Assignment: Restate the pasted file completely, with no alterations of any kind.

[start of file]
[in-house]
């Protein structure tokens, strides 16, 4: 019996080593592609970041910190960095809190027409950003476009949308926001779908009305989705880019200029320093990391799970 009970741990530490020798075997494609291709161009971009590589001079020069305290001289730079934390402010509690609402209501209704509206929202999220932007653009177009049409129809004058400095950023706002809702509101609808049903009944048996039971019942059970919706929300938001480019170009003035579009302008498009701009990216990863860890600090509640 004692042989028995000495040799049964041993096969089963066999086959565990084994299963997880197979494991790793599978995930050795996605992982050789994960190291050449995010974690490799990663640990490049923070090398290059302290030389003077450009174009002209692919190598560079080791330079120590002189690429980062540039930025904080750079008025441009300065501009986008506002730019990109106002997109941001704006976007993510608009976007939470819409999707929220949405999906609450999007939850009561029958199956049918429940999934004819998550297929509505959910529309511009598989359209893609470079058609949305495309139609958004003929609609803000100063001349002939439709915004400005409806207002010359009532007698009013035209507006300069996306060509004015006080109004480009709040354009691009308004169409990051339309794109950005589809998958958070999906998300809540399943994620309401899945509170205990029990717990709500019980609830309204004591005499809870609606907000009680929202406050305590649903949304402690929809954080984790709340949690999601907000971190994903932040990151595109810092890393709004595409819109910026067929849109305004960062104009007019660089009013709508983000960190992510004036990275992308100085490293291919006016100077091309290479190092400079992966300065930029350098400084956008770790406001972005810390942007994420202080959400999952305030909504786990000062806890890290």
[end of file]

[in-house]
């Protein structure tokens, strides 16, 4: 019996080593592609970041910190960095809190027409950003476009949308926001779908009305989705880019200029320093990391799970 009970741990530490020798075997494609291709161009971009590589001079020069305290001289730079934390402010509690609402209501209704509206929202999220932007653009177009049409129809004058400095950023706002809702509101609808049903009944048996039971019942059970919706929300938001480019170009003035579009302008498009701009990216990863860890600090509640 004692042989028995000495040799049964041993096969089963066999086959565990084994299963997880197979494991790793599978995930050795996605992982050789994960190291050449995010974690490799990663640990490049923070090398290059302290030389003077450009174009002209692919190598560079080791330079120590002189690429980062540039930025904080750079008025441009300065501009986008506002730019990109106002997109941001704006976007993510608009976007939470819409999707929220949405999906609450999007939850009561029958199956049918429940999934004819998550297929509505959910529309511009598989359209893609470079058609949305495309139609958004003929609609803000100063001349002939439709915004400005409806207002010359009532007698009013035209507006300069996306060509004015006080109004480009709040354009691009308004169409990051339309794109950005589809998958958070999906998300809540399943994620309401899945509170205990029990717990709500019980609830309204004591005499809870609606907000009680929202406050305590649903949304402690929809954080984790709340949690999601907000971190994903932040990151595109810092890393709004595409819109910026067929849109305004960062104009007019660089009013709508983000960190992510004036990275992308100085490293291919006016100077091309290479190092400079992966300065930029350098400084956008770790406001972005810390942007994420202080959400999952305030909504786990000062806890890290």